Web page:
DVR Surveillance System

DVR stands for digital video recorder. It records video digitally onto a hard disk. DVRs may be stand-alone, they may be connected to a PC, or they may be connected to a television, cable, or satellite system. They come in a variety of sizes, from small and portable, to industrial and commercial size – primarily for recording large amounts of data within a DVR surveillance system. Software is included with DVR systems to extract video from the hard disk for playback.

DVR Surveillance SystemRather than using analog VCRs, DVR surveillance systems use digital cameras, which, rather than recording an image onto video tape, creates a digital file that doesn’t degrade with time. The quality of the images in the digital video will depend on the quality of the camera recording it. There exist DVR systems that can store more than 30 days worth of video footage. These systems are geared toward commercial businesses and at frequent travelers, because they let you watch video when you need to, and with some systems, they let you watch video over the internet.

There are three types of DVR surveillance systems:

1. Systems that use DVR cards
2. Systems that use a DVR interface
3. Systems that use a dedicated DVR connected to a PC

Because of the small size necessary for DVR surveillance systems components, they can be easily customized to suit the needs of a home, a store, or an entire large office complex, shopping mall, or other public place. For basic home or small retail DVR surveillance systems, setting up involves basically installing a DVR card in a PC. The 4-channel cards with 60 frames per second (FPS) cost under US$100, with higher prices corresponding to higher numbers of channels and more frames per second. The top end cards cost up to $7,000.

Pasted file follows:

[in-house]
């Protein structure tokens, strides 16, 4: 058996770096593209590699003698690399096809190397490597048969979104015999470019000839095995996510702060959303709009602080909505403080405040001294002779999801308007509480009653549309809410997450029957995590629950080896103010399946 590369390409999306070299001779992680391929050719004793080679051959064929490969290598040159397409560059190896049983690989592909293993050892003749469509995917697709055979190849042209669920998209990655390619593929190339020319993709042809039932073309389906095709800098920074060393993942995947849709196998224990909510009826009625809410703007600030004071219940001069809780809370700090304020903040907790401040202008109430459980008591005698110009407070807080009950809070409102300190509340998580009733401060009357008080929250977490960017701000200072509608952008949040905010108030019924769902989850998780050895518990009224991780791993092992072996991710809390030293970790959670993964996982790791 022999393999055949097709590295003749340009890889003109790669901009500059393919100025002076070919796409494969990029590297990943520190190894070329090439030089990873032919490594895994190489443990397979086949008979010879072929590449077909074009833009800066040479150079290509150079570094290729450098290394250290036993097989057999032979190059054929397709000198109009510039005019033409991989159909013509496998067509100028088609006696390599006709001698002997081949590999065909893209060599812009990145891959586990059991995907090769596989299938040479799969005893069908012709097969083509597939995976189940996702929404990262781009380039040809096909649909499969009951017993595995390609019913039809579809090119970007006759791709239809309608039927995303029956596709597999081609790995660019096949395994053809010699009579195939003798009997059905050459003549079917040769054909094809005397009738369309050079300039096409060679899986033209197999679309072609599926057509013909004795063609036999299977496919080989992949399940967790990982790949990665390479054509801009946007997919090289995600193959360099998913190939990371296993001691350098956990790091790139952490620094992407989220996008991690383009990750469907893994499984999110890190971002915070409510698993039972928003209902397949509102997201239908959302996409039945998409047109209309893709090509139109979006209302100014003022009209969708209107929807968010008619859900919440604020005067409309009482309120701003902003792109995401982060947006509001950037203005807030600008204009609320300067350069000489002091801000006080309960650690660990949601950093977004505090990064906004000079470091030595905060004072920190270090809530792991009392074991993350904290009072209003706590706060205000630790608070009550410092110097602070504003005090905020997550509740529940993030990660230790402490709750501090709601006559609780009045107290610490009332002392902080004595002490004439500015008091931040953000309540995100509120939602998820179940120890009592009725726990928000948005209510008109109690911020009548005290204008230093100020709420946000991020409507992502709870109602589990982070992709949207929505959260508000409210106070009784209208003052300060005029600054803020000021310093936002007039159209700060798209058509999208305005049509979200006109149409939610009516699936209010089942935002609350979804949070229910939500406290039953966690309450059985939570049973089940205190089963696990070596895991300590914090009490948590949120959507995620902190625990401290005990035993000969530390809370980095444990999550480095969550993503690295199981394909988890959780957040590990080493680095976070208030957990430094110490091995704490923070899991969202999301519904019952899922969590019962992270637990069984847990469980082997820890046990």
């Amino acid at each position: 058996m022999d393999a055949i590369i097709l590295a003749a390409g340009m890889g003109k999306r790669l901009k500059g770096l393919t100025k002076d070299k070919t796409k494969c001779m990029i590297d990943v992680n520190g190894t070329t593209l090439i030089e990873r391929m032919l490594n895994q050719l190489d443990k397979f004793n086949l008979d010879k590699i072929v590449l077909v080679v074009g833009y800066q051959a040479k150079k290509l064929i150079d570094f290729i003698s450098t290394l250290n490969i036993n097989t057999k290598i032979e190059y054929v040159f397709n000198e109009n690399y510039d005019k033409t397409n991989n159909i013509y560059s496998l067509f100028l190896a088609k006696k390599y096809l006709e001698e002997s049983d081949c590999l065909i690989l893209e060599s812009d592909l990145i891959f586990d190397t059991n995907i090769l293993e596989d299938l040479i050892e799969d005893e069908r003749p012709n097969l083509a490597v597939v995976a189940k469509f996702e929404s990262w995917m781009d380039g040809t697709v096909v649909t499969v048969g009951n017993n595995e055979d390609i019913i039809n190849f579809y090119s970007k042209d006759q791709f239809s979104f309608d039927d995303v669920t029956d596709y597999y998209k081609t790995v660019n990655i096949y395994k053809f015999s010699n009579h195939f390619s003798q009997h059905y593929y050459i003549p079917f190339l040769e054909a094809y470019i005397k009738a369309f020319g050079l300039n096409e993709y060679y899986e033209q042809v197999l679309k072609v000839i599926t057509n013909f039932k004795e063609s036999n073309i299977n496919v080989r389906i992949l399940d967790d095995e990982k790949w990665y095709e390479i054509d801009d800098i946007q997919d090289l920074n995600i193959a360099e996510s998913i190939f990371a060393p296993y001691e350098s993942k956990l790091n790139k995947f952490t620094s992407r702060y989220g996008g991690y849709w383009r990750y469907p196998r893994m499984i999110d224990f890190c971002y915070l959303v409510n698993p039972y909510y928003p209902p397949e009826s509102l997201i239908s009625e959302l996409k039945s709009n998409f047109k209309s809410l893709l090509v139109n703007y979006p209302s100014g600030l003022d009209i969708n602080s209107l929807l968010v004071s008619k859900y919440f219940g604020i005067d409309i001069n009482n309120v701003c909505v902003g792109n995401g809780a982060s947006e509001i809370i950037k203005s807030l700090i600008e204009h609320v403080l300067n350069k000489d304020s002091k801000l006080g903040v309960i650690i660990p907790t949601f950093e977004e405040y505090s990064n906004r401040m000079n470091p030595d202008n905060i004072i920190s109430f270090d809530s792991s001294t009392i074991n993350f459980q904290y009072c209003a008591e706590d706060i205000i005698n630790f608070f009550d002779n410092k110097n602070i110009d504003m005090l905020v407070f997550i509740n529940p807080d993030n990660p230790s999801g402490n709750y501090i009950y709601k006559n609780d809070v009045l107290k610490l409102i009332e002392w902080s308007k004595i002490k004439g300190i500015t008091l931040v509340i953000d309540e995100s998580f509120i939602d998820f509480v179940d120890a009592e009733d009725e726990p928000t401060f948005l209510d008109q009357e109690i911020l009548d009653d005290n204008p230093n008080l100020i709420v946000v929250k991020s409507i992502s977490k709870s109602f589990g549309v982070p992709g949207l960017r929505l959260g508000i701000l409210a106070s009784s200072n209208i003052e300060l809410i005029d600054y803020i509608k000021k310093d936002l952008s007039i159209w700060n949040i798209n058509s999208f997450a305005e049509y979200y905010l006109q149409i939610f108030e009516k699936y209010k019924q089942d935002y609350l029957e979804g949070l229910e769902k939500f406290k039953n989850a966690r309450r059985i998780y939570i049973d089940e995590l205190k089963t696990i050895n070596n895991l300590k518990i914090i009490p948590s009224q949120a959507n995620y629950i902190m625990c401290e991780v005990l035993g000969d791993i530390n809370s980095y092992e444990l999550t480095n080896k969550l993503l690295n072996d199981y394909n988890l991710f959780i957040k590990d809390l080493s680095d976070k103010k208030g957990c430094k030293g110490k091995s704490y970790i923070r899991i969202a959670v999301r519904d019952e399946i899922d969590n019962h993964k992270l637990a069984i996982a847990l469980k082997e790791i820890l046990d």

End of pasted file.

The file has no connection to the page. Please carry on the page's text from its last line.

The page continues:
DVR surveillance systems can be integrated with point-of-sale terminals, and can be made bulletproof. Systems can hold up to 6 terabytes of data. Other features that can be added include two-way voice communication, remote internet video monitoring, real-time live DVR streaming, wireless, hand held PDA viewing, watermarking for law enforcement purposes, and automatic archival.

This type of system is coming into common use in India, allowing authorities to catch more criminals. These DVR surveillance systems can be used to track criminals; recording ongoing movements help police give chase. These systems are much easier to install than old systems, and CCTV-India, the security company, offers low cost support services. More than 60% of India’s population of 1.1 billion relay on CCTV cameras for security.